North Hills expands library into high-tech learning hub
December 18, 2015 12:00 AM
A 12th grad English class works in the new library at North Hills High School.
Jeff Taylor goes through the Audio & Video Engineering areain the new library at North Hills High School. Jeff designed the new library.
Students have class in the “Distance Learning Lab,” outfitted with Polycom technology for videoconferencing and virtual field trips. In the background is an image of a fireplace with burning logs.
By Sandy Trozzo
In one room, a class works on computers with a video of a roaring fire projected on the wall. In another, two students take photos against a “green screen.” Elsewhere, students lounge on a couch to read.
The library at North Hills High School was transformed over the past two years into a high-tech learning hub at a cost of $1.35 million.
Gone are the floor-to-ceiling, dark wood bookcases. Books now are in shorter bookcases in the middle of the room, which gives the library a more open feeling, said Jeff Taylor, assistant superintendent for curriculum, assessment and special programs.
A distance learning lab has two projectors and a Polycom unit, which will allow students to hold video conferences and “online field trips.” For example, students could be listening to a museum curator talking about works of art while simultaneously viewing those artworks on another screen. The paint on one wall allows students to write on it with dry-erase markers.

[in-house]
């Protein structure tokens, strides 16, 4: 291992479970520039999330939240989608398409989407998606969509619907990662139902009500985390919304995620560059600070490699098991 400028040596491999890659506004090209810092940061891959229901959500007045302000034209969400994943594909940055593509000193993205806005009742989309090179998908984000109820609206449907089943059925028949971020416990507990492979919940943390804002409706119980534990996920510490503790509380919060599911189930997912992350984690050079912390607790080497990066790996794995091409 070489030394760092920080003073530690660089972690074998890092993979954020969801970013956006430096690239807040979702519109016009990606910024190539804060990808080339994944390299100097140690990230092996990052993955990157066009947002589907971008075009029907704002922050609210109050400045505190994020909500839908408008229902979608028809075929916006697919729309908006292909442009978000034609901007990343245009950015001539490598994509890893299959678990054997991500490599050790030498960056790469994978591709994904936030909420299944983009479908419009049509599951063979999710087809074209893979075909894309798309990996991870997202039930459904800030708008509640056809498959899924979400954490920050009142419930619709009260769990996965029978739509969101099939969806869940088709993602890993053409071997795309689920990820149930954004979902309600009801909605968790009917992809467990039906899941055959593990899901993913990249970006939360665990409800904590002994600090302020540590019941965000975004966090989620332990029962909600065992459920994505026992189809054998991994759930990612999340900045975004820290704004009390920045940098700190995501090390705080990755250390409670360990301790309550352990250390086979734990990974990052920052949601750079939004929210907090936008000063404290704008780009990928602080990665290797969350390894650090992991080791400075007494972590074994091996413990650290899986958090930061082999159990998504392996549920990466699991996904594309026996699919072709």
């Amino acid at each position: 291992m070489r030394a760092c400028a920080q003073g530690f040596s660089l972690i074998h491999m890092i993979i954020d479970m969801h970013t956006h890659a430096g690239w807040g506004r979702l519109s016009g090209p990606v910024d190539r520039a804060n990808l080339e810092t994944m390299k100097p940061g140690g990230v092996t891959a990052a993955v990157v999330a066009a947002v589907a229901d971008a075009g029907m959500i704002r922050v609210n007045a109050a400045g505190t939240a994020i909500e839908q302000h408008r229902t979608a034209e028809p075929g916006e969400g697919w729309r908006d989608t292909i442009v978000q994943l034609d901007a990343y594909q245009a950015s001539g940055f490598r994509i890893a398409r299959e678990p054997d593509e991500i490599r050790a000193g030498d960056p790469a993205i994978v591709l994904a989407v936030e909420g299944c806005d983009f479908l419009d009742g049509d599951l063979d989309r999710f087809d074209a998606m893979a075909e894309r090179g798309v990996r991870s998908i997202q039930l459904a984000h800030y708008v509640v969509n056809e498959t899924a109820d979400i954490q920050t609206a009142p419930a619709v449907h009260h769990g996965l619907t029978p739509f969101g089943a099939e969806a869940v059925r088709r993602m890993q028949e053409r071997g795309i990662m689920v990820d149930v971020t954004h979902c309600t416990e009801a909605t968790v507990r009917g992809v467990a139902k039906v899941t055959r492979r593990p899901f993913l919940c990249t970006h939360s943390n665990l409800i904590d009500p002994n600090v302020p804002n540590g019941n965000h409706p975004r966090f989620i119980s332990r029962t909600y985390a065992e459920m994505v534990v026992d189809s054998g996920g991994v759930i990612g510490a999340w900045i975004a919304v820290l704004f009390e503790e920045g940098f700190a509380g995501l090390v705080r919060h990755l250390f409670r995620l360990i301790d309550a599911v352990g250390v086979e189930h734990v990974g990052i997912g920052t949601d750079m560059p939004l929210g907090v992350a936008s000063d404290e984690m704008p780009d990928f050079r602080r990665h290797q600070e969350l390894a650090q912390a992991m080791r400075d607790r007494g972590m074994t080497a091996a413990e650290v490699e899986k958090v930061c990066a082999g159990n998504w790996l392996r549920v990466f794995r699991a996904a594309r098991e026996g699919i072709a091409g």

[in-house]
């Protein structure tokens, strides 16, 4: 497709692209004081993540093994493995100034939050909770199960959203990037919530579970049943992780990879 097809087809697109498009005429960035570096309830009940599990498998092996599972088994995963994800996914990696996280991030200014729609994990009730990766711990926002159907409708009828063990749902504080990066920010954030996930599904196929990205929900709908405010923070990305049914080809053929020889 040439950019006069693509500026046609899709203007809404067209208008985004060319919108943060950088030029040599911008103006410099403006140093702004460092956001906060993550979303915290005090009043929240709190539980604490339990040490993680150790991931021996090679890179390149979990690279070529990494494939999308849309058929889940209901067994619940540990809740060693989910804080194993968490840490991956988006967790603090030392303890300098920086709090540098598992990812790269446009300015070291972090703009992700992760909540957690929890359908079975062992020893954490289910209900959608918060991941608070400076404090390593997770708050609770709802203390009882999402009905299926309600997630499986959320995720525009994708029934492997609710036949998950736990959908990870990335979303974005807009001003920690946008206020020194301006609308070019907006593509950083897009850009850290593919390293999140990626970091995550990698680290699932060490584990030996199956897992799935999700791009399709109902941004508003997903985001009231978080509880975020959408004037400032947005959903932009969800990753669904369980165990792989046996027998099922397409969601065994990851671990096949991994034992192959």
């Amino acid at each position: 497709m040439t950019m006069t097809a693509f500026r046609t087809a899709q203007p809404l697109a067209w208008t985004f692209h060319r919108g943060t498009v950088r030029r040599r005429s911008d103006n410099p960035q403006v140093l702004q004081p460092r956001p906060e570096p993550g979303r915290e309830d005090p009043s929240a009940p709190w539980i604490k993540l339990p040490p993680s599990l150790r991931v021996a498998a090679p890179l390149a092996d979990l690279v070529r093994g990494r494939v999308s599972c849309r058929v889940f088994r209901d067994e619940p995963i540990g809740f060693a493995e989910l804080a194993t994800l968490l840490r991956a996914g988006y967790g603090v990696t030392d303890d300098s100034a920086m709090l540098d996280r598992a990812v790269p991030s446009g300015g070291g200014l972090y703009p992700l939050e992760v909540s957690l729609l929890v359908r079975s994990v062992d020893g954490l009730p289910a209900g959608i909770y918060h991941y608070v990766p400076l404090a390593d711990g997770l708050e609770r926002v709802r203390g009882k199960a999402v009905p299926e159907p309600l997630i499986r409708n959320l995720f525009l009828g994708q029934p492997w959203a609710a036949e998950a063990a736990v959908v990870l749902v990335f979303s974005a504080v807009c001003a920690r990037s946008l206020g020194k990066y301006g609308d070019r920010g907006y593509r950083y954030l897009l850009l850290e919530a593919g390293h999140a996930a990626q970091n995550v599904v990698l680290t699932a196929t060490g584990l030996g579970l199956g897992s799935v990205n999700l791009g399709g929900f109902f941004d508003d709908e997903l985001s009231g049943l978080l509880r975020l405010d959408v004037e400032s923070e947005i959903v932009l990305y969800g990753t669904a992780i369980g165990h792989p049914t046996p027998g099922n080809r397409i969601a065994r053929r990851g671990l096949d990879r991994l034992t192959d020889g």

There are two classroom areas in the main library room where librarians “can teach about research. They can teach about finding good sources,” Mr. Taylor said.
Four identical “team rooms” allow teachers to break classes into teams, and for those groups to work independently and privately. The teams can connect with each other through Apple TV. Each room has one wall painted green to serve as a “mini-green screen” for video projects.
“The fiction area is really awesome,” Mr. Taylor said, with a couch under a large window.
There is a mini TV studio, soundproof room and an engineering room with audio and video.
“A lot of our students going on to the music path in college will come in here to make their demo CDs to send to colleges,” he said.
The middle school library was also redesigned, although not to the extent of the high school’s facility.
Meghan Clark, school librarian, said the library is structurally the same, but includes lighter colors on the bookcases and more computers.
“I think it is an amazing opportunity for our students. They have a bright, clean, new space,” she said.
A magazine display area covers one wall with clear plastic boxes showcasing the covers of available magazines. “We’ve circulated more magazines in the last few weeks than we did in the last few years,” Ms. Clark said.
Apple TV and iPads are also available in the middle school library. The other day, a small group of students who were learning about British Gen. Edward Braddock in social studies tuned into a live presentation from a professor who had written a book on the 18th century general, she said.
“The student reaction has been positive,” she said.
Each homeroom will use the library as its homeroom period once each nine weeks, and many students and teachers have said they wished they could have the library for homeroom every week, she added.
The library renovation was part of an overhaul of the middle school, which had an overall cost of $6.9 million.
Mr. Taylor planned the redesign of both libraries after “doing a lot of research on best practices for 21st century libraries,” reading construction books on libraries and visiting schools that had done similar projects, such as the Elizabeth-Forward School District and Carnegie Mellon University.
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